Test Kitchen - Pecan Cranberry Wild Rice
It's been a while since we last did a Test Kitchen post but since we had some moving to do out of Duc's apartment, a lot of my cooking utensils and ingredients were stuffed in random places. One of those was the bag of wild rice which was originally supposed to be the Test Kitchen ingredient to play with. When I finally found it recently, I then thought of ways I have seen it used. The grass seed, as it really is that, is hardy and have a definite bite to it that might deter people from eating much of it. It sure does fill you up. I've seen it used in Thanksgiving side dishes before so that was the inspiration for making this into a pecan cranberry recipe with wild rice. Sweet and nutty, it is great alone but also fantastic with a side of chicken, turkey, or even mild flavored beef!
Step 1: Ingredients (yields 4-6 servings)
- 1/4 cup unsalted butter
- 2 medium shallots, finely minced
- 2 cups wild rice (or may do a 50/50 blend with brown rice)
- 4 cups chicken stock
- 1/4 cup dried cranberries
- 1/2 tsp dried oregano
- 1/2 tsp white pepper
- 1 tsp dried thyme
- 1 tsp garlic salt
- 1/2 cup pecans, roughly chopped
Step 2: Prepping ingredients
Wild rice can be tricky if you've never cooked with it before. I've always known it to be a chewy ingredient in the sense that it never seemed fully cooked. Other rice you've had is softer, including brown rice. This one is like smashing uncooked grains of rice between your teeth and realizing there was a soft part inside. So melt butter in a large pot and add in finely minced shallots. Cook until just translucent; then add wild rice. Coat the rice in the shallot butter before adding in all ingredients except for the pecans.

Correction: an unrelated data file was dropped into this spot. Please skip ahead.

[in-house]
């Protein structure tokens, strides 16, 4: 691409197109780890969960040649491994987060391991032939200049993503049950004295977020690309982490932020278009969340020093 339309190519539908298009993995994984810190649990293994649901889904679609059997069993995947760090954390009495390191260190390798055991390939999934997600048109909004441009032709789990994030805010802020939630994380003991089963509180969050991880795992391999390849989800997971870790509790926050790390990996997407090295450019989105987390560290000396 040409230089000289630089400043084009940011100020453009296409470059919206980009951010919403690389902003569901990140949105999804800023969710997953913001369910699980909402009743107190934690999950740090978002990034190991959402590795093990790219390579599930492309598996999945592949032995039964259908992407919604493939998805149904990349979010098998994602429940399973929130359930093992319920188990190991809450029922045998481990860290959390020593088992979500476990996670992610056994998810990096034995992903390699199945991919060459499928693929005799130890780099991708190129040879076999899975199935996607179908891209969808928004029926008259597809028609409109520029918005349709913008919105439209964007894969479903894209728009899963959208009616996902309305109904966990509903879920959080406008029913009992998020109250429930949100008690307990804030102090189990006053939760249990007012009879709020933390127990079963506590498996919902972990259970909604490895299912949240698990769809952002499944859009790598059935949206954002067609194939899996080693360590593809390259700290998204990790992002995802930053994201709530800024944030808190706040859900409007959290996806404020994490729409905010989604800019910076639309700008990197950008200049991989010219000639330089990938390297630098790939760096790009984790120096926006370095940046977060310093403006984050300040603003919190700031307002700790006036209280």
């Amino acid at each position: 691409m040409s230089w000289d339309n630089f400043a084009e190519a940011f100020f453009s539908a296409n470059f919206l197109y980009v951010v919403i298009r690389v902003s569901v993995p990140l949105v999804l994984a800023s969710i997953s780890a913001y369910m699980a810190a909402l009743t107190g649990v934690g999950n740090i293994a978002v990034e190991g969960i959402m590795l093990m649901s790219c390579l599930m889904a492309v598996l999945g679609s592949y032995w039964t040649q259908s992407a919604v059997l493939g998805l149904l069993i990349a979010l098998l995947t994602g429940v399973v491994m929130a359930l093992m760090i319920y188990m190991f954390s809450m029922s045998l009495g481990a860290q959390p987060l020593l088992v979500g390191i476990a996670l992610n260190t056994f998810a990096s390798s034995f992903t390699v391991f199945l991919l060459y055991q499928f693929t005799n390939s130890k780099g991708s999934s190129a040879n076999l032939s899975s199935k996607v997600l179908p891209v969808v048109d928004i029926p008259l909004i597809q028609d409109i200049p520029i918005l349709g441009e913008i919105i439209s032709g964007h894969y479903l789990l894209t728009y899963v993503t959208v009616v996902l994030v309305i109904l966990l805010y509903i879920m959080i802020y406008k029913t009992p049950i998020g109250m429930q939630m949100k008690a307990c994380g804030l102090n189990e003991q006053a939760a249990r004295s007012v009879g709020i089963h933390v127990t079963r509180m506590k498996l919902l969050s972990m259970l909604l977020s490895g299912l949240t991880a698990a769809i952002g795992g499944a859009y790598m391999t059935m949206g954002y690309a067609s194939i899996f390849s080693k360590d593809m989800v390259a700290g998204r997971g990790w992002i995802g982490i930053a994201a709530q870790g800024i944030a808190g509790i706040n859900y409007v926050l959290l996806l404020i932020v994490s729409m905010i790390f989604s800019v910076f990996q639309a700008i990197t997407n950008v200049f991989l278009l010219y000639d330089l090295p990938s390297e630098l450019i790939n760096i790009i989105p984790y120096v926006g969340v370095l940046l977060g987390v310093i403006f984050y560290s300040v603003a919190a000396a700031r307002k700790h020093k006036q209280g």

Step 3: Finishing
Bring to a boil. Then reduce heat to a simmer. Cook 40-50 minutes until some wild rice kernels have popped a bit and water has evaporated. Taste for desired texture. Let cool before folding in chopped pecans. Enjoy!
The next Test Kitchen ingredient: dry roasted edamame
Are you a fan of edamame? Did you know there is a dry roasted variety of this protein-rich food? You can capture it on a snackly basis by consuming it in dry roasted form. We got a bunch of these to play with and they are crunchy as if hardy snack puffs. Perhaps they could adorn a dish or be a crucial part of the final touches. What do you think we should do with these bad boys?
Photography by Duc Duong.